So, having a chance to walk the space where these films were made is going to be a real treat. And just being one of 15 films from 800 submissions is pretty mind boggling. Makes you count all your blessings in life, I tell you. But this film has meant more to me than anything, not just because it has been the first time I had such creative freedom (which may be good or bad), but because the whole point of the film—the striving for communication and understanding when there appears to be none—so outweighs all the filmmaking technique and performance in the world and I am so glad to get that out there.

MM: How do you find the festival circuit to be effective for indie moviemakers in general? How important is it?

MW: I think at one time the festival circuit was the main way independent films got noticed by buyers. Today, there are so many festivals and a hundred times the amount of filmmakers, so getting into a festival is not always going to be about discovering the company that is going to release your film, but more about getting your film seen by an audience and watching other filmmakers’ work. It is also a great way to network and be a part of the community. Getting into the festivals, and winning awards, does certainly have an effect on your film and your personal career, especially in those top-tier festivals. The success we have had with God’s Ears has gotten it in front of some really strong people in Hollywood this year. But the real benefit of these festivals has been just watching this project do what it is supposed to do—shine on the screen in front of a group of strangers—and watching the audience become engulfed in this story.

MM: Japan’s Skip City is unique in that it honors films specifically shot and edited digitally. Why did you choose to shoot digital for God’s Ears?

MW: Well, I had two reasons really, one practical and the other creative. Since God’s Ears was on a limited budget, hence a limited amount of time, I felt my ability to “sling” the camera around quickly and allow me to shoot with more natural light was more practical with digital. Of course, being more sensitive to light I had to try and be more careful with the camera and with controlling the natural light so it was not too washed out or “video looking.” But my cameraman Neil Lisk and I planned out the shoot so we were outdoors mainly at day start and day end and then would find our interiors in the top-light part of the day, when [natural light] was at its most intense.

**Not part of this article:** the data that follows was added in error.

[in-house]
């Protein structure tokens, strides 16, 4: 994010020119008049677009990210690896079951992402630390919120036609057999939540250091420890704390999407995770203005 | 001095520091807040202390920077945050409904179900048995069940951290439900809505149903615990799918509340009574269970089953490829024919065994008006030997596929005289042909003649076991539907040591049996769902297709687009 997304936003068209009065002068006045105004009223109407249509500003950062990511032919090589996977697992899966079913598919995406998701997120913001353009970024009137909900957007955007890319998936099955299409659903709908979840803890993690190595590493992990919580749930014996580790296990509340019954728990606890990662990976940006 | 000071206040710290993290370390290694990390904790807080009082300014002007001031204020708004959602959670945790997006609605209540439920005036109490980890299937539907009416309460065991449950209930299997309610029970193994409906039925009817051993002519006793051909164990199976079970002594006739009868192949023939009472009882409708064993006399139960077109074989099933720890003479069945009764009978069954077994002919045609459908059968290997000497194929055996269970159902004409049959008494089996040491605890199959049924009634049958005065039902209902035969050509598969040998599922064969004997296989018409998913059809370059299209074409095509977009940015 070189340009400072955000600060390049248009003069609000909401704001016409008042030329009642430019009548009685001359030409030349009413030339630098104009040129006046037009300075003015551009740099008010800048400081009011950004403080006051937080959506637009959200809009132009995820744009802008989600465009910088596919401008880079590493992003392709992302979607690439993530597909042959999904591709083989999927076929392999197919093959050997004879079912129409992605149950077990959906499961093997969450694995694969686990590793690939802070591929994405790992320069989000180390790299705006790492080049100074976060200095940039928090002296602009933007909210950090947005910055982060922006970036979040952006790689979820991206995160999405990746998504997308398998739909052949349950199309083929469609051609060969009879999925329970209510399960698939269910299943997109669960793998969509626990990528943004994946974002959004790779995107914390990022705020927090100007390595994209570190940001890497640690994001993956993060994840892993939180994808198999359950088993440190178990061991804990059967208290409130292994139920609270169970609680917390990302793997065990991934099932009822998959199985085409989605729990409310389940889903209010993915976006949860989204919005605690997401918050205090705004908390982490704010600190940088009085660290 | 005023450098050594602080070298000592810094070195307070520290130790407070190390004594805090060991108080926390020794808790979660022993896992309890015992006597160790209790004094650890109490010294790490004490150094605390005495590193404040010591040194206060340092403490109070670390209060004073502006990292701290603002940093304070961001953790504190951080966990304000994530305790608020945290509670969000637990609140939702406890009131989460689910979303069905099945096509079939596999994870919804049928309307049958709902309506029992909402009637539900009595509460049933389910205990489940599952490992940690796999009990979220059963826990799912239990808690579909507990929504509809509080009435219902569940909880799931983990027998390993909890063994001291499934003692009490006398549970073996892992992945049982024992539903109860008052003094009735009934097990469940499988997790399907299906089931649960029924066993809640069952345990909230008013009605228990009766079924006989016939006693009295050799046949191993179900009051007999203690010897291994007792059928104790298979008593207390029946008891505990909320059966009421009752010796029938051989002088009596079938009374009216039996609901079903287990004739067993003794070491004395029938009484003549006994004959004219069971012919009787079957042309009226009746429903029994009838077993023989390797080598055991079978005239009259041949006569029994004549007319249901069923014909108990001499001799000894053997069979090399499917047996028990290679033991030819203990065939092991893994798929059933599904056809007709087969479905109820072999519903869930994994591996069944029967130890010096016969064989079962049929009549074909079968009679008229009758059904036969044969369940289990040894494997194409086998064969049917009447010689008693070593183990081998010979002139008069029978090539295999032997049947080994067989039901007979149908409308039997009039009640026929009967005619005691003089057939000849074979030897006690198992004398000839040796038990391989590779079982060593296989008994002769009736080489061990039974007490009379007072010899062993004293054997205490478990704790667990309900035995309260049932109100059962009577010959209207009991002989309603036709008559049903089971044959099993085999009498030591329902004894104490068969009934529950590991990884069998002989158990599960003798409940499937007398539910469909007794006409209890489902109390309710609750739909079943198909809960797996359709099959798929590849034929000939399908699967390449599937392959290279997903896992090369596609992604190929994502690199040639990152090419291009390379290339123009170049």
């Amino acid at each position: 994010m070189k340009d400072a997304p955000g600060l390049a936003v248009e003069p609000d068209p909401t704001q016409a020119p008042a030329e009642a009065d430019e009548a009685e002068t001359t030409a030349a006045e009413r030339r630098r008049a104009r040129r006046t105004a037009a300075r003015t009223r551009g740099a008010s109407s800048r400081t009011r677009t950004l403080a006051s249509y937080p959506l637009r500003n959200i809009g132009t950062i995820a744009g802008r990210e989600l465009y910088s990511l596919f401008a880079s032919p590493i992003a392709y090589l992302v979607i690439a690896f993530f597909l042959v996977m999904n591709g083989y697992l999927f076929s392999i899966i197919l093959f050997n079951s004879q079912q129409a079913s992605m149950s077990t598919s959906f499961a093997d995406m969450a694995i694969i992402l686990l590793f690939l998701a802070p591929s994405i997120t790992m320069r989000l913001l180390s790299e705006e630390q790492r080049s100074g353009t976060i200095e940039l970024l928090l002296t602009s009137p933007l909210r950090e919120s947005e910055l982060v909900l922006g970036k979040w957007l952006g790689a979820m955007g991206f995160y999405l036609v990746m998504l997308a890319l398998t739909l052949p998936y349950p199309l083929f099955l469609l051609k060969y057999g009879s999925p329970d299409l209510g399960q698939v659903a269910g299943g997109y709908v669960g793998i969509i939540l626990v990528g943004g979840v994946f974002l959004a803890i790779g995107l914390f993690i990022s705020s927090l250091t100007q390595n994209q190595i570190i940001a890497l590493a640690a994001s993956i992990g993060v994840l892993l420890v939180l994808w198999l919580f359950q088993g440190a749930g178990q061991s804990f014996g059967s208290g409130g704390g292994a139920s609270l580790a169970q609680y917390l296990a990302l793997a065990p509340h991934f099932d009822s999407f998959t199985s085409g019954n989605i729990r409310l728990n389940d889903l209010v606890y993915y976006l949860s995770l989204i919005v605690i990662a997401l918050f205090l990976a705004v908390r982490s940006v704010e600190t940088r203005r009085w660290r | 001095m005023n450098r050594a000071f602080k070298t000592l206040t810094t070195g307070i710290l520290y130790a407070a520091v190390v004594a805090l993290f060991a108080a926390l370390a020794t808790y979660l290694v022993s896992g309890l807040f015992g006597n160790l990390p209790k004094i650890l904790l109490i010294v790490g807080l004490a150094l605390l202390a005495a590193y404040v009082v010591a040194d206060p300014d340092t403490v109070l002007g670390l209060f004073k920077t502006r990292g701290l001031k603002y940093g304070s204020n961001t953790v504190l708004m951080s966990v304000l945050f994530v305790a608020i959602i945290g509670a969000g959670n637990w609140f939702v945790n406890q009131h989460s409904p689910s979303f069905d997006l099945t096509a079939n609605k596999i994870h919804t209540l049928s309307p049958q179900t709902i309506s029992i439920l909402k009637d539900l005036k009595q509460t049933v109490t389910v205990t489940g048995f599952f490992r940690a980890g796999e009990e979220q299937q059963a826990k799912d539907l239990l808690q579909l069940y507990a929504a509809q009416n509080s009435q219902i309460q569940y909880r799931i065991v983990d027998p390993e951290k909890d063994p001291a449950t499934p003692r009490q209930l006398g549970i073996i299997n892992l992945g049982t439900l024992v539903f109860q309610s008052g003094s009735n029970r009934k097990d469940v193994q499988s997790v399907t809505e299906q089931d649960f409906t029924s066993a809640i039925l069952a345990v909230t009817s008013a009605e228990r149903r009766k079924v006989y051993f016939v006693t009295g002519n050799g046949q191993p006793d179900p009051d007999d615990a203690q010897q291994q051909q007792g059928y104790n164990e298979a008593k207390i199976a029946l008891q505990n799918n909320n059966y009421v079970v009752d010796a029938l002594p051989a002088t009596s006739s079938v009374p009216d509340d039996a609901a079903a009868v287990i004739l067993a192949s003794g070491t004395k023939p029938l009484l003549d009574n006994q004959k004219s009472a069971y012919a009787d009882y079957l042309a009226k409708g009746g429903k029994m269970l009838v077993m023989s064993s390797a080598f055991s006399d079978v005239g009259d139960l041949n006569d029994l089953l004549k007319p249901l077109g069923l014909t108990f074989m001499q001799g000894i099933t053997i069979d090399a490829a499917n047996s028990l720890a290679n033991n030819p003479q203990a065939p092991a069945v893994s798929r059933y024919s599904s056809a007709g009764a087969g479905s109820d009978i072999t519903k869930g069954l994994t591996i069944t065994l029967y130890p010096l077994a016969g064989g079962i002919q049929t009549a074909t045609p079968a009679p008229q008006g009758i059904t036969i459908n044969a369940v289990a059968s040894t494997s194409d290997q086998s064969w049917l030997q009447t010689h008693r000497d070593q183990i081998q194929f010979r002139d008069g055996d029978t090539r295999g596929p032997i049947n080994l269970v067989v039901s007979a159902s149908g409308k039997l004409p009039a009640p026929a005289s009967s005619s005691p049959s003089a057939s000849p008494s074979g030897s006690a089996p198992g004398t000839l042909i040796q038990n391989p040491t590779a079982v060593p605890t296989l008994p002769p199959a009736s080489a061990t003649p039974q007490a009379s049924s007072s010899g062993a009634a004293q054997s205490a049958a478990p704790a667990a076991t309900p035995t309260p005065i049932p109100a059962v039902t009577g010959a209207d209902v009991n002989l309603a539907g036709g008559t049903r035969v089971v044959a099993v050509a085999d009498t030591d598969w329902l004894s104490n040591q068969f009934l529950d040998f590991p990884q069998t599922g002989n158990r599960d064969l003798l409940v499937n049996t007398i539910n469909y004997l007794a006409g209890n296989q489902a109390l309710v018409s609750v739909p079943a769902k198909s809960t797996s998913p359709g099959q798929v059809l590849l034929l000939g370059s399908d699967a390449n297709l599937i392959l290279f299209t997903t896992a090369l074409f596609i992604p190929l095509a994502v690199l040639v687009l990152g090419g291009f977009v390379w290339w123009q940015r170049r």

I personally can “feel” digital and film differently, so I want to make sure that the story suits the medium. And being that this story is contemporary and was conceived as more of a “docudrama” in some ways, I felt digital could work visually. The camera we chose was the Sony F900. We had discussed the Panasonic VariCam, but ultimately working in the full 1080p [of the F900] was what I went with. My post house, Digital Jungle, was also familiar with the format and that made things run a lot smoother in post color timing, etc. It is important that I really understand my cameras inside and out since I like to operate a lot. The digital era continues to grow and change faster than film ever did, so it certainly requires a lot of attention to the innovations in that technology.

MM: From your previous roles/experience, you display great interest in the action genre. While God’s Ears certainly has an action element, it is also a drama about human struggles. Where did you find inspiration for this story?